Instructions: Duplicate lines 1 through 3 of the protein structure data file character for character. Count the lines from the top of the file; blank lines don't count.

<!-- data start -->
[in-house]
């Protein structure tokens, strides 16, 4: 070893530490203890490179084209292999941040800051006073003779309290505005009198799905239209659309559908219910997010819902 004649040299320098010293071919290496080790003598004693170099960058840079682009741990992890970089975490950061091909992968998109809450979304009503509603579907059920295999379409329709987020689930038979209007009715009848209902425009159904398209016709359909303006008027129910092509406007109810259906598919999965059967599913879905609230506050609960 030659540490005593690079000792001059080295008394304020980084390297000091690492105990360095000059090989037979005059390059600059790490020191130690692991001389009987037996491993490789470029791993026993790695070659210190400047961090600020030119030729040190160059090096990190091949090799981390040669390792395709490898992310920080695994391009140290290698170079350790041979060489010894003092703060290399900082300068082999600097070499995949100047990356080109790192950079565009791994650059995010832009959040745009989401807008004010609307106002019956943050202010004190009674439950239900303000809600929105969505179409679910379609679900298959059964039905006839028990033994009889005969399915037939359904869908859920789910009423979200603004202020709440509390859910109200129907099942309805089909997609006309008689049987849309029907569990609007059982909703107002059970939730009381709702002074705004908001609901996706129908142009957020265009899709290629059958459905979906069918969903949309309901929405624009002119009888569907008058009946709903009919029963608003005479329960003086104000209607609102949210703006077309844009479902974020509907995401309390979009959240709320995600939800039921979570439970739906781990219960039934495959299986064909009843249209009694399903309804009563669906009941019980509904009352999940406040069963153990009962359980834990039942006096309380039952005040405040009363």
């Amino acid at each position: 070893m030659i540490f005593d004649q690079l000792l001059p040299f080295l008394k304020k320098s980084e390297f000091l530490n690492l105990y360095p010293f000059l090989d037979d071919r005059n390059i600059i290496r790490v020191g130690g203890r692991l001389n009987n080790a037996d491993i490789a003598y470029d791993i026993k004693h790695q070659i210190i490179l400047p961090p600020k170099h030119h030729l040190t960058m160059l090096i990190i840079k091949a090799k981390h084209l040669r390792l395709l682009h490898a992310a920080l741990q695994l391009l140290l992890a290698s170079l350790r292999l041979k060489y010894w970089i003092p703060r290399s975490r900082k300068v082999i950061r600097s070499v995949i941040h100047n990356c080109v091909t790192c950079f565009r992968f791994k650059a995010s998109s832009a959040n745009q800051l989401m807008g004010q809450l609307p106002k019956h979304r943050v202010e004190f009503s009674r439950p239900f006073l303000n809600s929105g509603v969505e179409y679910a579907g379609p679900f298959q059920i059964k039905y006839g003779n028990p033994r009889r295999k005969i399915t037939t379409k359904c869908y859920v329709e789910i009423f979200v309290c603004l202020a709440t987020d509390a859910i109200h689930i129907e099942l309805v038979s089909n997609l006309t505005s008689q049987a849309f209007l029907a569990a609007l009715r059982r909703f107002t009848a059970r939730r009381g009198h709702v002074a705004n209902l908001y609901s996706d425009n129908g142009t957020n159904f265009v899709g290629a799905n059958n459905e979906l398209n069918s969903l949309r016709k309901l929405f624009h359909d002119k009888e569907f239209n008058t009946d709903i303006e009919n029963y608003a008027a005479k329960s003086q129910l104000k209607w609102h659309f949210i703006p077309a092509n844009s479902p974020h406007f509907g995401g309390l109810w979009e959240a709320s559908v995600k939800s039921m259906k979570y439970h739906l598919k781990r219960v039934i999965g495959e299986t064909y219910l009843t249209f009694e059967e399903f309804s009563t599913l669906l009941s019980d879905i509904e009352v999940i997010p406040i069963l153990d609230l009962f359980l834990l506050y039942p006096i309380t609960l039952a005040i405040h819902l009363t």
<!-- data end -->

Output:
[in-house]
């Protein structure tokens, strides 16, 4: 070893530490203890490179084209292999941040800051006073003779309290505005009198799905239209659309559908219910997010819902 004649040299320098010293071919290496080790003598004693170099960058840079682009741990992890970089975490950061091909992968998109809450979304009503509603579907059920295999379409329709987020689930038979209007009715009848209902425009159904398209016709359909303006008027129910092509406007109810259906598919999965059967599913879905609230506050609960 030659540490005593690079000792001059080295008394304020980084390297000091690492105990360095000059090989037979005059390059600059790490020191130690692991001389009987037996491993490789470029791993026993790695070659210190400047961090600020030119030729040190160059090096990190091949090799981390040669390792395709490898992310920080695994391009140290290698170079350790041979060489010894003092703060290399900082300068082999600097070499995949100047990356080109790192950079565009791994650059995010832009959040745009989401807008004010609307106002019956943050202010004190009674439950239900303000809600929105969505179409679910379609679900298959059964039905006839028990033994009889005969399915037939359904869908859920789910009423979200603004202020709440509390859910109200129907099942309805089909997609006309008689049987849309029907569990609007059982909703107002059970939730009381709702002074705004908001609901996706129908142009957020265009899709290629059958459905979906069918969903949309309901929405624009002119009888569907008058009946709903009919029963608003005479329960003086104000209607609102949210703006077309844009479902974020509907995401309390979009959240709320995600939800039921979570439970739906781990219960039934495959299986064909009843249209009694399903309804009563669906009941019980509904009352999940406040069963153990009962359980834990039942006096309380039952005040405040009363």
């Amino acid at each position: 070893m030659i540490f005593d004649q690079l000792l001059p040299f080295l008394k304020k320098s980084e390297f000091l530490n690492l105990y360095p010293f000059l090989d037979d071919r005059n390059i600059i290496r790490v020191g130690g203890r692991l001389n009987n080790a037996d491993i490789a003598y470029d791993i026993k004693h790695q070659i210190i490179l400047p961090p600020k170099h030119h030729l040190t960058m160059l090096i990190i840079k091949a090799k981390h084209l040669r390792l395709l682009h490898a992310a920080l741990q695994l391009l140290l992890a290698s170079l350790r292999l041979k060489y010894w970089i003092p703060r290399s975490r900082k300068v082999i950061r600097s070499v995949i941040h100047n990356c080109v091909t790192c950079f565009r992968f791994k650059a995010s998109s832009a959040n745009q800051l989401m807008g004010q809450l609307p106002k019956h979304r943050v202010e004190f009503s009674r439950p239900f006073l303000n809600s929105g509603v969505e179409y679910a579907g379609p679900f298959q059920i059964k039905y006839g003779n028990p033994r009889r295999k005969i399915t037939t379409k359904c869908y859920v329709e789910i009423f979200v309290c603004l202020a709440t987020d509390a859910i109200h689930i129907e099942l309805v038979s089909n997609l006309t505005s008689q049987a849309f209007l029907a569990a609007l009715r059982r909703f107002t009848a059970r939730r009381g009198h709702v002074a705004n209902l908001y609901s996706d425009n129908g142009t957020n159904f265009v899709g290629a799905n059958n459905e979906l398209n069918s969903l949309r016709k309901l929405f624009h359909d002119k009888e569907f239209n008058t009946d709903i303006e009919n029963y608003a008027a005479k329960s003086q129910l104000k209607w609102h659309f949210i703006p077309a092509n844009s479902p974020h406007f509907g995401g309390l109810w979009e959240a709320s559908v995600k939800s039921m259906k979570y439970h739906l598919k781990r219960v039934i999965g495959e299986t064909y219910l009843t249209f009694e059967e399903f309804s009563t599913l669906l009941s019980d879905i509904e009352v999940i997010p406040i069963l153990d609230l009962f359980l834990l506050y039942p006096i309380t609960l039952a005040i405040h819902l009363t």